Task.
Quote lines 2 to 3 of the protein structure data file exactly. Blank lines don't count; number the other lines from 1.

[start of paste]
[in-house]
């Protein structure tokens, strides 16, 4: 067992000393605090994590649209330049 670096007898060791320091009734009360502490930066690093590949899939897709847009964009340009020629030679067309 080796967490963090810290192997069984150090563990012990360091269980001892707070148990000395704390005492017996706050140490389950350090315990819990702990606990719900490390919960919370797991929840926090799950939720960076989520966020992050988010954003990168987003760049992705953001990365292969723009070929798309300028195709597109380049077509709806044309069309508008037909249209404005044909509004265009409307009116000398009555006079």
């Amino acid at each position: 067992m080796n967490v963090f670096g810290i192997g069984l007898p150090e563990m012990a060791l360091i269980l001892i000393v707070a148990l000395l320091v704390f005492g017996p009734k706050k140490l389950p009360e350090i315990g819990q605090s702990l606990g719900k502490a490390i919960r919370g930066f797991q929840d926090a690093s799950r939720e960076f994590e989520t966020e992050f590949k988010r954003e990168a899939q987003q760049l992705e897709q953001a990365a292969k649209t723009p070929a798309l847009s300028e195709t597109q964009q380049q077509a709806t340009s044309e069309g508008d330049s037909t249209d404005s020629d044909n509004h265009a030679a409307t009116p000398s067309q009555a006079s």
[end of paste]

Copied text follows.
């Protein structure tokens, strides 16, 4: 067992000393605090994590649209330049 670096007898060791320091009734009360502490930066690093590949899939897709847009964009340009020629030679067309 080796967490963090810290192997069984150090563990012990360091269980001892707070148990000395704390005492017996706050140490389950350090315990819990702990606990719900490390919960919370797991929840926090799950939720960076989520966020992050988010954003990168987003760049992705953001990365292969723009070929798309300028195709597109380049077509709806044309069309508008037909249209404005044909509004265009409307009116000398009555006079």
């Amino acid at each position: 067992m080796n967490v963090f670096g810290i192997g069984l007898p150090e563990m012990a060791l360091i269980l001892i000393v707070a148990l000395l320091v704390f005492g017996p009734k706050k140490l389950p009360e350090i315990g819990q605090s702990l606990g719900k502490a490390i919960r919370g930066f797991q929840d926090a690093s799950r939720e960076f994590e989520t966020e992050f590949k988010r954003e990168a899939q987003q760049l992705e897709q953001a990365a292969k649209t723009p070929a798309l847009s300028e195709t597109q964009q380049q077509a709806t340009s044309e069309g508008d330049s037909t249209d404005s020629d044909n509004h265009a030679a409307t009116p000398s067309q009555a006079s």